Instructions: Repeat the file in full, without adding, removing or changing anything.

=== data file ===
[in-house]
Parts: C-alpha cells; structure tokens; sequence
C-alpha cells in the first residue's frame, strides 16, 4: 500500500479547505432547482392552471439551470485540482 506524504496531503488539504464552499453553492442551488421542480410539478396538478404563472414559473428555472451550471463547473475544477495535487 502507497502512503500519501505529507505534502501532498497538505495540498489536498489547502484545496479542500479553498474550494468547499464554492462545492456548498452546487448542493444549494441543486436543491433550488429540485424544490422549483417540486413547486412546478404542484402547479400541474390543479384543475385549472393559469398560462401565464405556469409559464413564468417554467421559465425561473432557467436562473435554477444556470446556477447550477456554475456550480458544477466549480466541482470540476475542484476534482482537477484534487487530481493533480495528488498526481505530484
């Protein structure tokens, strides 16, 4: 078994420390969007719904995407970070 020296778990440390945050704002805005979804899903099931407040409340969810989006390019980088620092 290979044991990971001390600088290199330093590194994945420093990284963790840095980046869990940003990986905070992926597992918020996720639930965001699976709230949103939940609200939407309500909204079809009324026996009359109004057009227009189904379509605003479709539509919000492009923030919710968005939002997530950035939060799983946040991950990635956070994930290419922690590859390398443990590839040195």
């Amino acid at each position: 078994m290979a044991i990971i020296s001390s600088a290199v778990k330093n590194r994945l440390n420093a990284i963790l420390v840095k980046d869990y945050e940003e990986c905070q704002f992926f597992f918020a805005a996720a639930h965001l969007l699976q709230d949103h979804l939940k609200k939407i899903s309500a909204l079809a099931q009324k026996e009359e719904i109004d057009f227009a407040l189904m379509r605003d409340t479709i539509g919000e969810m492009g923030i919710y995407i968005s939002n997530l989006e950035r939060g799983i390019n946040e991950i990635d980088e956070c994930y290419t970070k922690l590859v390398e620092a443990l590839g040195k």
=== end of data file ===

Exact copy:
[in-house]
Parts: C-alpha cells; structure tokens; sequence
C-alpha cells in the first residue's frame, strides 16, 4: 500500500479547505432547482392552471439551470485540482 506524504496531503488539504464552499453553492442551488421542480410539478396538478404563472414559473428555472451550471463547473475544477495535487 502507497502512503500519501505529507505534502501532498497538505495540498489536498489547502484545496479542500479553498474550494468547499464554492462545492456548498452546487448542493444549494441543486436543491433550488429540485424544490422549483417540486413547486412546478404542484402547479400541474390543479384543475385549472393559469398560462401565464405556469409559464413564468417554467421559465425561473432557467436562473435554477444556470446556477447550477456554475456550480458544477466549480466541482470540476475542484476534482482537477484534487487530481493533480495528488498526481505530484
């Protein structure tokens, strides 16, 4: 078994420390969007719904995407970070 020296778990440390945050704002805005979804899903099931407040409340969810989006390019980088620092 290979044991990971001390600088290199330093590194994945420093990284963790840095980046869990940003990986905070992926597992918020996720639930965001699976709230949103939940609200939407309500909204079809009324026996009359109004057009227009189904379509605003479709539509919000492009923030919710968005939002997530950035939060799983946040991950990635956070994930290419922690590859390398443990590839040195």
């Amino acid at each position: 078994m290979a044991i990971i020296s001390s600088a290199v778990k330093n590194r994945l440390n420093a990284i963790l420390v840095k980046d869990y945050e940003e990986c905070q704002f992926f597992f918020a805005a996720a639930h965001l969007l699976q709230d949103h979804l939940k609200k939407i899903s309500a909204l079809a099931q009324k026996e009359e719904i109004d057009f227009a407040l189904m379509r605003d409340t479709i539509g919000e969810m492009g923030i919710y995407i968005s939002n997530l989006e950035r939060g799983i390019n946040e991950i990635d980088e956070c994930y290419t970070k922690l590859v390398e620092a443990l590839g040195k």